The Enhanced Deduction for Land Conservation provision allows land owners to reduce their taxable income by giving up development rights to their property (through a conservation easement) for purposes of preserving natural resources. Under prior law, a land owner can deduct the value of a conservation easement, up to 30% of his or her adjusted gross income, for up to six years. The enhanced deduction raises the maximum deduction a land owner can take for donating a conservation easement from 30% of their AGI to 50% (qualified farmers and ranchers can deduct up to 100% of their AGI) and increases the number of years over which the land owner can take deductions from 6 to 16 years.

According to the Coalition Letter, the enhanced deduction for land conservation increased conservation totals by 30 percent, up to one million acres per year.

Deeper Dive:

Income Tax Incentives for Land Conservation (Land Trust Alliance)

Giving Tuesday: 10 Legal Tips for Nonprofits

Giving Tuesday philanthropy day message.

Here are 10 legal tips for nonprofits for Giving Tuesday:

  1. Ensure your charity’s fundraising communications (written and oral) are all accurate and truthful and do not contain any material misrepresentations.
  2. Ensure that your charity is properly registered to engage in charitable solicitations in any applicable states and jurisdictions (including any foreign countries). See The Unified Registration Statement website and The International Center for Not-for-profit Law website for resources.
  3. If operating or running fundraising events in another state or jurisdiction other than your charity’s state of formation, make sure your charity is qualified to operate there (this is separate from the charity registration requirement) and determine whether it should apply for state tax-exemption.
  4. Be intentional if soliciting funds for a specific program, project, or purpose as you may be creating restricted funds that need to be accounted for separately from your general operating funds.
  5. If using independent contractors to assist in or operate your Giving Tuesday fundraising campaign, make sure they are registered commercial fundraisers or fundraising counsel or fall outside of the definitions of those regulated positions. See definitions on the Office of the Attorney General website.
  6. Provide a proper form of donation receipt to your donors to allow them to take a charitable contribution deduction.
    • All receipts should state the name of the donor, the amount of the contribution, and the date of the contribution.
    • For a charitable contribution of $250 or more, the receipt (written acknowledgment) must include a statement that provides either (1) that the charity did not give any goods or services to the donor in return or (2) that the charity did give goods or services to the donor in return (in which case, the acknowledgment should describe the goods or services, including a good faith estimate of their value).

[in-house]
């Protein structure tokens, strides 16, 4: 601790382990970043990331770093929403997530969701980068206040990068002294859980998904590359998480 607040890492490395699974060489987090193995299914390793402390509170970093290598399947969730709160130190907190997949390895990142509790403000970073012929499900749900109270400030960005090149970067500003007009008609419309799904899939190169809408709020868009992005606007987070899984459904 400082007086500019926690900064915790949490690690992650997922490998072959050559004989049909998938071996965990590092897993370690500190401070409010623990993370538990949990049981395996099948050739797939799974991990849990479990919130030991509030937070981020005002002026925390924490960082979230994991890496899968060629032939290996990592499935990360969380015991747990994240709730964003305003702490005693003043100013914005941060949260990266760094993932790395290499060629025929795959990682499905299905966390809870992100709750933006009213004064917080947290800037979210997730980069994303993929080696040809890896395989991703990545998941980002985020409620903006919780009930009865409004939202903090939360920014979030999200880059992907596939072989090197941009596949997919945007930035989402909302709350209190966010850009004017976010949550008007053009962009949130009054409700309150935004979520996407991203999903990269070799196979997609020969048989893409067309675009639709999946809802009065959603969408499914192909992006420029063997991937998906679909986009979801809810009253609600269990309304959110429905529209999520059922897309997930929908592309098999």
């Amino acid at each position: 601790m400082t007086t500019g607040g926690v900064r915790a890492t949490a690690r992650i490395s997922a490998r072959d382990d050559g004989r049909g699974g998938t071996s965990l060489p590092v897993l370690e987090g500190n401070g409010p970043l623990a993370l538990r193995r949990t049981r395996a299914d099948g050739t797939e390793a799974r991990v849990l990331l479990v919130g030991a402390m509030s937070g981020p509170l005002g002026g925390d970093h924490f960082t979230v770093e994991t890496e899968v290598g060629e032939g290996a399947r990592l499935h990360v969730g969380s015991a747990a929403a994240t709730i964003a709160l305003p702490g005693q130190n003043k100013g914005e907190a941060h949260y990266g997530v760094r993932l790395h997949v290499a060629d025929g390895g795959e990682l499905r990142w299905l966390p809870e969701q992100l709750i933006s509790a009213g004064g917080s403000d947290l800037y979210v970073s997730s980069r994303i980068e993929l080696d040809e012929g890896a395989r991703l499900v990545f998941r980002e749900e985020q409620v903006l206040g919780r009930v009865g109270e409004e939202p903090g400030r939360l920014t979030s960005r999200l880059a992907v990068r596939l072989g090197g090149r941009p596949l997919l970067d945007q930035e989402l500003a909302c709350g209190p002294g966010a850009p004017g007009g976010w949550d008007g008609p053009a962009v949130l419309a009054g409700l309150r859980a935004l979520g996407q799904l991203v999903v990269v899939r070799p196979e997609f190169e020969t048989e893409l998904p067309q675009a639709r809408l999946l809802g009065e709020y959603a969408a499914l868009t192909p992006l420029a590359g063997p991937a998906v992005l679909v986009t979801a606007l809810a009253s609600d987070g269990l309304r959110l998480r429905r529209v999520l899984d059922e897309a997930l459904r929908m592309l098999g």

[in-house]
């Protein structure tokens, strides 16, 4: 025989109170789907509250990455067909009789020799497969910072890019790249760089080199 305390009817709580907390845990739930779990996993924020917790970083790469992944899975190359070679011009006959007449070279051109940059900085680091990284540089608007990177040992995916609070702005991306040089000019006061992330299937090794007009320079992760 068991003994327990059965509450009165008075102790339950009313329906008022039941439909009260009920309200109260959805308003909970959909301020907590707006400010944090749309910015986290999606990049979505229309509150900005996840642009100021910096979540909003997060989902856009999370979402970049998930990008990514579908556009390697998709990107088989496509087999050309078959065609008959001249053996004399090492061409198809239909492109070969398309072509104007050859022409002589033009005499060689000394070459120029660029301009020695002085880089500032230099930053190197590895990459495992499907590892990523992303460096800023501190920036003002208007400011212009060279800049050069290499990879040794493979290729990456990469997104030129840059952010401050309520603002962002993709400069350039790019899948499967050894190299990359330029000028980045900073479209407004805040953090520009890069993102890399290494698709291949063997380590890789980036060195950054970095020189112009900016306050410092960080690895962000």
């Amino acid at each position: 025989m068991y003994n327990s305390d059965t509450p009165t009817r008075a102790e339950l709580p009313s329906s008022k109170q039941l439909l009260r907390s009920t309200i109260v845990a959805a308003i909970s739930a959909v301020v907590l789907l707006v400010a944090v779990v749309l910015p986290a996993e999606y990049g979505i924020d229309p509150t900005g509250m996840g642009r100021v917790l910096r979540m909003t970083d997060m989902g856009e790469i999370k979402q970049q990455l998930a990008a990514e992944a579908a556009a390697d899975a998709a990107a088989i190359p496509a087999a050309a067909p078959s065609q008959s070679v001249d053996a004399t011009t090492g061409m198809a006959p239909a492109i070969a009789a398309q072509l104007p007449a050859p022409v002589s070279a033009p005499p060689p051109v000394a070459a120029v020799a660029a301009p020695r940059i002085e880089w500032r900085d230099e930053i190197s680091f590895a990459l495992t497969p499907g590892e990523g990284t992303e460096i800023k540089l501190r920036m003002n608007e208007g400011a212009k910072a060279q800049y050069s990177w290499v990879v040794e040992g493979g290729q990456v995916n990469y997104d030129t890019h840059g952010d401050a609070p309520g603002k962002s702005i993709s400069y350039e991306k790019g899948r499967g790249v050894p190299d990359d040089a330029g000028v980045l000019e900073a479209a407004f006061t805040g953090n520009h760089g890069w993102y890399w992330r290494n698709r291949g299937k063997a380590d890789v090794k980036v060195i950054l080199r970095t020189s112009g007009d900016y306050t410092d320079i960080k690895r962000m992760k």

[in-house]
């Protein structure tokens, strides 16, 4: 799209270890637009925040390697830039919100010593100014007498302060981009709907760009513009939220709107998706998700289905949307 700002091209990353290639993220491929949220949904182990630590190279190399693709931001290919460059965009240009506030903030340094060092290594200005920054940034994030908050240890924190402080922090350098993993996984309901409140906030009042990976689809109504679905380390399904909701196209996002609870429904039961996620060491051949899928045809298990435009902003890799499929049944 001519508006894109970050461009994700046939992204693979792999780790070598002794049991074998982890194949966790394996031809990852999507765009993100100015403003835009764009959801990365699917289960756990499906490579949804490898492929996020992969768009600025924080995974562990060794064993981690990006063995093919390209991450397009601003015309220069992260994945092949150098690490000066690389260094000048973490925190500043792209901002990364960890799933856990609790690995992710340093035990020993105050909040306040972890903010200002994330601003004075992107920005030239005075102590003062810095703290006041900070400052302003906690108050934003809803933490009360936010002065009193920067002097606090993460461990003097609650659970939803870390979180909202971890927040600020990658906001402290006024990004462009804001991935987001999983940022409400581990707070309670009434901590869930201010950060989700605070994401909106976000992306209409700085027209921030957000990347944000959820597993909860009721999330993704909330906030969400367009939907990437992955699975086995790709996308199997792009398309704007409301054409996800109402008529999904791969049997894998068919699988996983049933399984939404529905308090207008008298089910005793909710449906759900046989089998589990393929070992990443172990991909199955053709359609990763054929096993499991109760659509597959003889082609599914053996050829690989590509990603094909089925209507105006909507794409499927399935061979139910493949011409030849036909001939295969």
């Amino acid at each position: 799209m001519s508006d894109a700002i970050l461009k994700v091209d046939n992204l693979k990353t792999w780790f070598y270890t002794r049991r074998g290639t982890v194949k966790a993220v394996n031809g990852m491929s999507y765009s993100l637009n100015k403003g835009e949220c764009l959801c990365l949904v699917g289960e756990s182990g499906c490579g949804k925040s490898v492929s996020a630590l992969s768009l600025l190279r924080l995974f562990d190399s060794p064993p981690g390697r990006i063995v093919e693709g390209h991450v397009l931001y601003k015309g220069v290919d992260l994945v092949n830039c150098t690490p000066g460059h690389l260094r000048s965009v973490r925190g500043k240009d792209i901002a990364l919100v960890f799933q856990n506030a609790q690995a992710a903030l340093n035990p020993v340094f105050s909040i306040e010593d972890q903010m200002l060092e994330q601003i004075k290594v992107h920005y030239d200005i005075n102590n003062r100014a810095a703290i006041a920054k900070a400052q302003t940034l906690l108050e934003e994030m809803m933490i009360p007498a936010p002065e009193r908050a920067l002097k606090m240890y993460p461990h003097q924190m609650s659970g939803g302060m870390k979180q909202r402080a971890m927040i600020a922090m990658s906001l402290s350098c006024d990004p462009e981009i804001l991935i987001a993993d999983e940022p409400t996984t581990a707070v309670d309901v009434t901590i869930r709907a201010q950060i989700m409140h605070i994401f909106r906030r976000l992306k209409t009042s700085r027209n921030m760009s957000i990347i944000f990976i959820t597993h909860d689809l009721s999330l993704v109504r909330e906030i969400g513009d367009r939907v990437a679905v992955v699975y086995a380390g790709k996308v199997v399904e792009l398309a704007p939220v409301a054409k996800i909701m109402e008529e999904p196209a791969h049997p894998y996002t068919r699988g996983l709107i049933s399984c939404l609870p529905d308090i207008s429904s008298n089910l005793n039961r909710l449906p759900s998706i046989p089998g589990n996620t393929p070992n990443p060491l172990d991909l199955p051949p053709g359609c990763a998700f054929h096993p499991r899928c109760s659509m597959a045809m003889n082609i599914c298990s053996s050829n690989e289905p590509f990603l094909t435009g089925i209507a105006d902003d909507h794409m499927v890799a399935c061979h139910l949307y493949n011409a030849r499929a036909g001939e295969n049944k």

• If the charity provided goods or services back to the donor in exchange for a payment of more than $75, the receipt (written disclosure) must include a good faith estimate of the value of goods or services provided to the donor and a statement that the amount of the contribution that is deductible for federal income tax purposes is limited to the excess of money (and the fair market value of property other than money) contributed by the donor over the value of goods or services provided by the charity.
  7. If using a crowdfunding platform, be aware of and prudently manage any associated risks. Make sure your charity is aware of and manages any crowdfunding campaigns raising funds on the charity’s behalf (sometimes well-intentioned and not-so-well-intentioned individuals will start campaigns claiming to benefit a charity, which may be unaware of the campaigns).
  8. Have policies regarding the acceptance of restricted gifts or noncash gifts that may not be easily marketable.
  9. Prevent donor-intent disputes and communication problems that may be associated with major gifts with restrictions or conditions. See Major Gifts – Part II: Considerations for Legal Compliance and Avoiding Lawsuits.
  10. If soliciting pledges, understand whether your charity and the donor intend the pledge to be legally enforceable. If there is a contract and the charity either (a) provides some consideration for the pledged amount (e.g., promise to do something or not do something) or (b) relies on the promised pledge to its detriment (e.g., puts a down payment on a building), the pledge may be legally enforceable. But that doesn’t necessarily mean that a charity should always sue a donor that reneges on a pledge. See Legal Issues Related to Unfilled Charitable Pledges (Perlman & Perlman).

See our legal tips for donors for Giving Tuesday here.

Additional Resources:

Top 5 Fundraising Legal Tips

6 More Fundraising Legal Tips

A Playbook To Kickstart Your Nonprofit’s #GivingTuesday Campaign (Beth Kanter)

Giving Tuesday, In Its Fourth Year, Is Now Officially a “Thing” (Nonprofit Quarterly)

Simple Donation Page Tips for Giving Tuesday (John Hayden)